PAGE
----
Article 2: Solid State Drives

Welcome back to The Modern Nerd.
Doing computer improvements can be a fun and rewarding puzzle, and the challenge is not as daunting as you might think. Let’s look at one of the latest products available at the consumer level, the Solid State Drive, or SSD.

It’s new, and new is better right?

Solid state drives are new technology, available in new PC’s and separately from hardware suppliers. But what are they? And will you benefit from installing one? Let’s explore the subject a little further. The first thing you should look at is your computer as a total package. Are you trying to infuse new life into a 10 year old machine? It’s been my experience that without a processor and memory capable of handling the increased speed, you won’t see much difference, so your money would be better spent elsewhere.

But if your machine is relatively new, has a dual core or better processor and more than 2 GB of RAM then an SSD might be the performance boost you are looking for. Without getting super-technical I’ll say that SSD’s access information stored on your hard drive about 5 times faster than a traditional hard drive. They don’t have any mechanical parts or spinning pieces so accessing data from them is fast and efficient. They have the same input/output system as HDD’s (abbreviation for Hard Drive Disk) so conversions are fairly simple. The drawback is in their price right now.

Getting an internal drive will cost around $100 as a starter price. The higher capacity variants can get expensive quickly. If you try to replace your 500 GB HDD with a 500 GB SSD, you could be looking at an $800 price tag. For that price you could get a new computer with some spare cash left over.

So why upgrade at all?

Operating systems run lightning fast on an SSD. I personally recently upgraded my desktop machine to store the vast majority of my data on my old HDD, and run all of my main programs and Windows 7 on the SSD. My personal SSD is 120 GB, and cost around $140. The HDD I store files on is 750 GB. When you have a desktop, installing more drives is much easier, but certain larger laptops have multiple drive bays for installing supplemental drives. 

So, if you are going to REPLACE your standard hard drive, you will sacrifice storage capacity. If you use your laptop for primarily work and internet access, and don’t want to store a lot of music or files on it, you will fall in love with an SSD immediately. Everything you bring up will be super-fast, and your laptop will immediately become more power-efficient.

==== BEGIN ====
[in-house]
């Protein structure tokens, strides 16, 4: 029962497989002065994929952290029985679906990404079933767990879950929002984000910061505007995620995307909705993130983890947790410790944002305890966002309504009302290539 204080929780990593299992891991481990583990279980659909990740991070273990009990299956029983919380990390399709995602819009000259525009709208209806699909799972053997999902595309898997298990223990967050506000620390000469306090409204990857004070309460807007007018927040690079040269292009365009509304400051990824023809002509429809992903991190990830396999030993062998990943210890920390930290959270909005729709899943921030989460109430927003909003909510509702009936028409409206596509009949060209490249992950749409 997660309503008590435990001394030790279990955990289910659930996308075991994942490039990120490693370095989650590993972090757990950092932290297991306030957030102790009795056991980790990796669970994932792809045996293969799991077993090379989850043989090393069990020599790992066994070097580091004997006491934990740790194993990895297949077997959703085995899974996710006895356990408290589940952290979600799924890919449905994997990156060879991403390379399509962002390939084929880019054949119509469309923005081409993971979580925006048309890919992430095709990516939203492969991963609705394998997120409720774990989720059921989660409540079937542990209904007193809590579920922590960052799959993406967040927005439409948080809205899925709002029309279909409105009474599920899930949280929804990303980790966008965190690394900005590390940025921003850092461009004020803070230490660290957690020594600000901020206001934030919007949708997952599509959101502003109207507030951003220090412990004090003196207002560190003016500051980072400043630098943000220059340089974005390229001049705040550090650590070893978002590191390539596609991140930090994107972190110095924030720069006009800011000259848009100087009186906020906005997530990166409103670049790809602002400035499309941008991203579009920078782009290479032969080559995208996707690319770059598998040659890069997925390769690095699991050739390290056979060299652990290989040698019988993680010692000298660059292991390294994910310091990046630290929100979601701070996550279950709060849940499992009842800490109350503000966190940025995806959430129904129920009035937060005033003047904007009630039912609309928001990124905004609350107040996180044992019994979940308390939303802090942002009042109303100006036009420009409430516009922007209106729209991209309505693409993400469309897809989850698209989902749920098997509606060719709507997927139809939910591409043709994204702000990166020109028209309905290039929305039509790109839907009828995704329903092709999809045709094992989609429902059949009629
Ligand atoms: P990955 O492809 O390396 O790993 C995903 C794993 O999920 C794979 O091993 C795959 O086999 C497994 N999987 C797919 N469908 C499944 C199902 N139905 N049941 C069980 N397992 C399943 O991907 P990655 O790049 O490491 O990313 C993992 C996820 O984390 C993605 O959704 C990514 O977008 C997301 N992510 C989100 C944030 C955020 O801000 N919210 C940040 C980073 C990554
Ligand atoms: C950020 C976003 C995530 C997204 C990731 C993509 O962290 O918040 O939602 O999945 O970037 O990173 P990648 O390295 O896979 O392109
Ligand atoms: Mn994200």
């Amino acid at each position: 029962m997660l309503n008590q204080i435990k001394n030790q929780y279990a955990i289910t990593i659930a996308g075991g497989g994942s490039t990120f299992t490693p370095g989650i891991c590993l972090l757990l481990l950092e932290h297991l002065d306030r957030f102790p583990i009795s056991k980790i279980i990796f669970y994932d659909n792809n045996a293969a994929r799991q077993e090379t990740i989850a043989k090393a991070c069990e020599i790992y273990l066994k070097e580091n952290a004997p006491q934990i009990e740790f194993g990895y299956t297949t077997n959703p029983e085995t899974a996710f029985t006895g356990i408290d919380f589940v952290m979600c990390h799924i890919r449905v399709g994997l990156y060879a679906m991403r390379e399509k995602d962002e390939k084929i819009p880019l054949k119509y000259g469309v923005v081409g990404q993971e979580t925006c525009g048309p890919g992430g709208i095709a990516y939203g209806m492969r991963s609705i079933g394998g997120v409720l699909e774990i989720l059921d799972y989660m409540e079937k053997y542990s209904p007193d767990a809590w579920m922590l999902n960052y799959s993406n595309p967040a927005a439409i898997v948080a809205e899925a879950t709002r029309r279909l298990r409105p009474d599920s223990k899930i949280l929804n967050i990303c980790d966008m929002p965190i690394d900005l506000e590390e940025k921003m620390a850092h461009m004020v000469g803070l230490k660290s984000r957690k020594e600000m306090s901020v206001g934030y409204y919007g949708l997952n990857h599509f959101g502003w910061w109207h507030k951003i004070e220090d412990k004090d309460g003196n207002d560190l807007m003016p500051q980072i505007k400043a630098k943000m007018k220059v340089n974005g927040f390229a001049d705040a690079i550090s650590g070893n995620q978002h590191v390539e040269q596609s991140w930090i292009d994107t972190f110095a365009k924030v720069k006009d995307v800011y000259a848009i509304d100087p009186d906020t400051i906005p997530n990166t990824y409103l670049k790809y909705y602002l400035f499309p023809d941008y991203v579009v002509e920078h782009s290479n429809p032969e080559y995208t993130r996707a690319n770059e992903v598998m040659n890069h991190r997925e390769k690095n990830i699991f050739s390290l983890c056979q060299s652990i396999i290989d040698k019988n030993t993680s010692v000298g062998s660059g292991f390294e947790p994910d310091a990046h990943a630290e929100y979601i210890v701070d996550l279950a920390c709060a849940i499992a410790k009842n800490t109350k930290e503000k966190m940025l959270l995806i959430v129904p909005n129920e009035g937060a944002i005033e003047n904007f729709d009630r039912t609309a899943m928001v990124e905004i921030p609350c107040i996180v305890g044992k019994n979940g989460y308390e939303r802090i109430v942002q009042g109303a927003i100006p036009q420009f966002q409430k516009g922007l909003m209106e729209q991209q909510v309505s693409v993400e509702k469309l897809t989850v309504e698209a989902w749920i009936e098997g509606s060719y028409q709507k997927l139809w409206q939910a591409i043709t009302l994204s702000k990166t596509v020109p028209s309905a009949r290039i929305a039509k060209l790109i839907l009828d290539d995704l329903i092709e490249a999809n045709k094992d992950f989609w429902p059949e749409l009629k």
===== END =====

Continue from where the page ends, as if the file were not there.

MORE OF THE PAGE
You can shut down and start up operating systems running from a solid-state in only a few seconds, compared to the minute and a half that it usually takes to get going, and a solid state will do wonders to get rid of that 2 minutes in between seeing your desktop screen to being able to use your computer due to the programs that start up and run in the background. So in summary, you can’t use a solid state to put lipstick on a pig. At some point you’ll have to replace your old laptop. However, if you have a newer laptop or desktop, and you want a performance booster, an SSD will be a purchase you will not regret.

Setting up this drive is a large project, so look out for my blog where I’ll break it all down for you. But if you are going to take it on sooner rather than later, remember one of the cardinal rules of computer maintenance. Back up your data. If you screw anything up, you can restore it without any permanent losses.  

I hope this gives you some more insights on the possibility of turning up the speed on your machine. If you have any questions, your local tech support guys are there to help you. Check out the rest of the blogs on our site, and happy upgrading. 

 

Aaron Krick
Blog Contributor at The Computer Fixer
www.thecomputerfixer.com
aaron.krick@gmail.com

Leave a Reply

Your email address will not be published. Required fields are marked *

You may use these HTML tags and attributes: <a href="" title=""> <abbr title=""> <acronym title=""> <b> <blockquote cite=""> <cite> <code> <del datetime=""> <em> <i> <q cite=""> <s> <strike> <strong>